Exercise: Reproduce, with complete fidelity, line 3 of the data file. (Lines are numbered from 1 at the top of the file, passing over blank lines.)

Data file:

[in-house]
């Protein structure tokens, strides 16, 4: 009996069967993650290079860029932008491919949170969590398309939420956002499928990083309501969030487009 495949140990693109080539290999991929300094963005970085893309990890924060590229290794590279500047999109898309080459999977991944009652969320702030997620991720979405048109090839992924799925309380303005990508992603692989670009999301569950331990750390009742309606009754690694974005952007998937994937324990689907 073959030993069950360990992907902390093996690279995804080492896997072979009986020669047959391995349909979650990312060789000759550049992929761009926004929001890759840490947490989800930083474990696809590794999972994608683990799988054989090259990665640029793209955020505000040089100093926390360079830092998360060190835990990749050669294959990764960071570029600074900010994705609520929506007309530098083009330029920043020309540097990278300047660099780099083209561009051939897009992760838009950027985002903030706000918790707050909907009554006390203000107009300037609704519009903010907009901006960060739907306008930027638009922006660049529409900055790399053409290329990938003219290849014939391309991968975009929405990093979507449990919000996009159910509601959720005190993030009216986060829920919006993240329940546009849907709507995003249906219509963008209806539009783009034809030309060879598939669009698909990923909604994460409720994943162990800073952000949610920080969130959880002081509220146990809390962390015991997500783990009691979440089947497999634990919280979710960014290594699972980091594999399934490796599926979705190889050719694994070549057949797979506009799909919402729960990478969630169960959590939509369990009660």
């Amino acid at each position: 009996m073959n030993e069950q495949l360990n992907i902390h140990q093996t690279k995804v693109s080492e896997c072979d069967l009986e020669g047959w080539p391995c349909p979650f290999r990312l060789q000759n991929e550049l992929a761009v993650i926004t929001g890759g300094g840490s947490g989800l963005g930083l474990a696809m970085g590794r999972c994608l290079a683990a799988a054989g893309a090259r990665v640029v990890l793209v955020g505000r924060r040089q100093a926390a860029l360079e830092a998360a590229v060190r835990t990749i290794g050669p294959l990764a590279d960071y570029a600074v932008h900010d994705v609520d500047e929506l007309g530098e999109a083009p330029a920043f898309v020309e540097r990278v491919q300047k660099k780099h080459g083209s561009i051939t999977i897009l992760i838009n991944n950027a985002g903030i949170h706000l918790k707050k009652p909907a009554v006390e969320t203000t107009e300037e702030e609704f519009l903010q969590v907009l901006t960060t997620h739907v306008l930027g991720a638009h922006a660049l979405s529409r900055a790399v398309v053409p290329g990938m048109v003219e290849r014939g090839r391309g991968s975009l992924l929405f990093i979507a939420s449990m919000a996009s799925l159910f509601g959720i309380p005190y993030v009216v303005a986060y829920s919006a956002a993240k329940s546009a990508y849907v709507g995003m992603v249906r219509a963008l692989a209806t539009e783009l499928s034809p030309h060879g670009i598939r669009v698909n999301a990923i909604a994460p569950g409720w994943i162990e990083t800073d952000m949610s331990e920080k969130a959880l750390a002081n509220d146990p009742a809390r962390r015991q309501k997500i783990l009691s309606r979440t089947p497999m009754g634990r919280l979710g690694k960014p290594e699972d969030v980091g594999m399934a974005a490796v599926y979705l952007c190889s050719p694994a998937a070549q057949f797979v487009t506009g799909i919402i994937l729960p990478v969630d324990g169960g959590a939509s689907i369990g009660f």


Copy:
């Amino acid at each position: 009996m073959n030993e069950q495949l360990n992907i902390h140990q093996t690279k995804v693109s080492e896997c072979d069967l009986e020669g047959w080539p391995c349909p979650f290999r990312l060789q000759n991929e550049l992929a761009v993650i926004t929001g890759g300094g840490s947490g989800l963005g930083l474990a696809m970085g590794r999972c994608l290079a683990a799988a054989g893309a090259r990665v640029v990890l793209v955020g505000r924060r040089q100093a926390a860029l360079e830092a998360a590229v060190r835990t990749i290794g050669p294959l990764a590279d960071y570029a600074v932008h900010d994705v609520d500047e929506l007309g530098e999109a083009p330029a920043f898309v020309e540097r990278v491919q300047k660099k780099h080459g083209s561009i051939t999977i897009l992760i838009n991944n950027a985002g903030i949170h706000l918790k707050k009652p909907a009554v006390e969320t203000t107009e300037e702030e609704f519009l903010q969590v907009l901006t960060t997620h739907v306008l930027g991720a638009h922006a660049l979405s529409r900055a790399v398309v053409p290329g990938m048109v003219e290849r014939g090839r391309g991968s975009l992924l929405f990093i979507a939420s449990m919000a996009s799925l159910f509601g959720i309380p005190y993030v009216v303005a986060y829920s919006a956002a993240k329940s546009a990508y849907v709507g995003m992603v249906r219509a963008l692989a209806t539009e783009l499928s034809p030309h060879g670009i598939r669009v698909n999301a990923i909604a994460p569950g409720w994943i162990e990083t800073d952000m949610s331990e920080k969130a959880l750390a002081n509220d146990p009742a809390r962390r015991q309501k997500i783990l009691s309606r979440t089947p497999m009754g634990r919280l979710g690694k960014p290594e699972d969030v980091g594999m399934a974005a490796v599926y979705l952007c190889s050719p694994a998937a070549q057949f797979v487009t506009g799909i919402i994937l729960p990478v969630d324990g169960g959590a939509s689907i369990g009660f």